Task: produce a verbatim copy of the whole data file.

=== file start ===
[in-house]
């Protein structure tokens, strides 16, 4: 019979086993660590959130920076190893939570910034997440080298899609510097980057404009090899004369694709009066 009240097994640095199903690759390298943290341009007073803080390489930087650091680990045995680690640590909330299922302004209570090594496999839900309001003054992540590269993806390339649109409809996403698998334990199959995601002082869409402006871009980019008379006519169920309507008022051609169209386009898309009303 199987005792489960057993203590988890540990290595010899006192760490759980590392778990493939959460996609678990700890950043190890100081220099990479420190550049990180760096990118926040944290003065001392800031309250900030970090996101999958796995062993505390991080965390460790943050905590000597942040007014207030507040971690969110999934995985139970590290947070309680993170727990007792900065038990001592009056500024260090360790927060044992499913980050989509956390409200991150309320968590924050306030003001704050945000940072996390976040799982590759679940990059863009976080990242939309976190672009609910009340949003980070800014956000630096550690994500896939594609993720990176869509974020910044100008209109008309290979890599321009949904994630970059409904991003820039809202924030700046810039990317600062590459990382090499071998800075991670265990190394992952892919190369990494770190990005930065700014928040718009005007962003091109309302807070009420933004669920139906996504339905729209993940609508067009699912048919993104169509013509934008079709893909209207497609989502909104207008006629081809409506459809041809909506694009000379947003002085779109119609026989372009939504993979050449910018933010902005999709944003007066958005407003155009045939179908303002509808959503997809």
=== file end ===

[in-house]
């Protein structure tokens, strides 16, 4: 019979086993660590959130920076190893939570910034997440080298899609510097980057404009090899004369694709009066 009240097994640095199903690759390298943290341009007073803080390489930087650091680990045995680690640590909330299922302004209570090594496999839900309001003054992540590269993806390339649109409809996403698998334990199959995601002082869409402006871009980019008379006519169920309507008022051609169209386009898309009303 199987005792489960057993203590988890540990290595010899006192760490759980590392778990493939959460996609678990700890950043190890100081220099990479420190550049990180760096990118926040944290003065001392800031309250900030970090996101999958796995062993505390991080965390460790943050905590000597942040007014207030507040971690969110999934995985139970590290947070309680993170727990007792900065038990001592009056500024260090360790927060044992499913980050989509956390409200991150309320968590924050306030003001704050945000940072996390976040799982590759679940990059863009976080990242939309976190672009609910009340949003980070800014956000630096550690994500896939594609993720990176869509974020910044100008209109008309290979890599321009949904994630970059409904991003820039809202924030700046810039990317600062590459990382090499071998800075991670265990190394992952892919190369990494770190990005930065700014928040718009005007962003091109309302807070009420933004669920139906996504339905729209993940609508067009699912048919993104169509013509934008079709893909209207497609989502909104207008006629081809409506459809041809909506694009000379947003002085779109119609026989372009939504993979050449910018933010902005999709944003007066958005407003155009045939179908303002509808959503997809």